Roberts’ move is notable because Senators who would seem to be in far more precarious positions with the right have been taking positions that are antithetical to their thinking. For instance, Lindsey Graham, who has long faced friction with the right and was, at least until recently threatened with has supported many Judicial nominations and is currently a lead negotiator in the immigration proposal (never mind that he has staked out his right turf to others). But Roberts may have been scared off by successful challenges to longtime colleagues Bob Bennett, Dick Lugar, and Lisa Murkowski.
Another factor in Roberts’ thinking may be the Kansas Republican party itself. Long among the most conservative in the nation, the feud between the moderate and conservative wing of the party is as legendary as the Hatfields and McCoys. However, the conservative wing has started flexing it’s muscles, which came to a head last year.
A plot that Brownback, now Governor, supported to rid moderate Republicans from the Legislature (many times they sided with Ds), was stunningly successful. Of nine moderates targeted, seven lost. Seven lost, including the Senate president, Steve Morris, also the President of the National Conference of State Legislatures.One has since become a Democrat.
Roberts’ personal demeanor has not changed. Often ranked among the funniest lawmakers, Roberts’ wit disarms allies and critics alike.He is a master of quips,once noting that putting the federal government in charge of Medicare “would be like asking the Boston Strangler for a neck massage.” He noted upon taking over the Chairmanship of the Intelligence Committee that the title ”is not an oxymoron, I assure you.” He said he hoped for a call from Sofia Loren (“she doesn’t return my calls”) and added he was “lobbying for the ‘hottie of the year,’ but I can’t even get to lukewarm.” He won fewer laughs when he told the press that Obama “needs to take a valium” when dealing with Congressional Republicans.
There has been speculation that Roberts, who turns 78 in 2014, will choose not to seek another six year term. But he has gone out of his way to set up a sophisticated campaign operation. In a general election, Roberts’ fourth term would be in the bag. In his initial 1996 election, he carried every county in the state save Wyandotte (Kansas City) against a well-thought of State Treasurer. In 2002, the Democrats didn’t even bother fielding a candidate. Roberts’ 2008 victory over ex-Congressman Jim Slattery was a little smaller (60% while losing three counties), but Democrats actually put a minor effort into recruiting against him.Roberts does have an announced primary foe. He has little money and less name recognition but some primaries have proven that’s not necessary. In 1990, Governor Mike Hayden was nearly dragged under in a primary against an unknown religious right, but Hayden also backed abortion rights and tax increases, an anathema in Kansas Republican politics.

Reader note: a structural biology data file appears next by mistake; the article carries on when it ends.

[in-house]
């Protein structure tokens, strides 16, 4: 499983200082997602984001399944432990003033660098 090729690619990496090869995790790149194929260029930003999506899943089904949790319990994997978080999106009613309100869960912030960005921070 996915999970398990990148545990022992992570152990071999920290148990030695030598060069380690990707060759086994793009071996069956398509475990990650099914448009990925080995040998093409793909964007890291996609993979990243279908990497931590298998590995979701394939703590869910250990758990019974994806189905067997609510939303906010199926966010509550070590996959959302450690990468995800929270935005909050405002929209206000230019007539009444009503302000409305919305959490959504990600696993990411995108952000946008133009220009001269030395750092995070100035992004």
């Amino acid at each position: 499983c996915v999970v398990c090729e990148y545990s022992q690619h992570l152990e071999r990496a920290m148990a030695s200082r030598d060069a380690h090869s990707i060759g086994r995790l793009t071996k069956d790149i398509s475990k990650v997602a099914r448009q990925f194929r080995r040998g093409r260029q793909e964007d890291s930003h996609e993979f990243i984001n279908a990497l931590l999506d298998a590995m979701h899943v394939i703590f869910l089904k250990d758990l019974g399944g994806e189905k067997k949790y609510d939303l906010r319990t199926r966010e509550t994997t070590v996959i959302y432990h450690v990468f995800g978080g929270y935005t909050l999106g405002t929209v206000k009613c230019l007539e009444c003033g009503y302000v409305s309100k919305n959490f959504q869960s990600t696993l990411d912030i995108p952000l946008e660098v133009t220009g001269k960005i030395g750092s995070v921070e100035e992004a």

Roberts is hardly the first right-of-center Senator to very more sharply to the right. I’ve repeatedly singled out Chuck Grassley, who like Roberts has long practiced the art of cultivation. And John Cornyn was long active in the talks to produce an immigration bill. Now, he makes nary a peep on that issue. But Roberts is malleable as well.
On one hand, Roberts may be of the philosophy that unless he adapts to more conservative elements, he risks losing it all for his constituents. That was his attitude as Ag Chair. He didn’t think subsidies would survive so he simply tried cushioning the blow with the Freedom to Farm Act, and by seeking to correct it when it came up for renewal five years later. He might feel that if his votes won’t make a difference, why risk alienating the base. After all, many of these nominees that Robert’s opposes get well over a majority.
It may be just a sad reflection of what needs to be done to survive today. And if everybody, regardless of party is forced to govern by that philosophy, we as a society will continue to see our representation decline.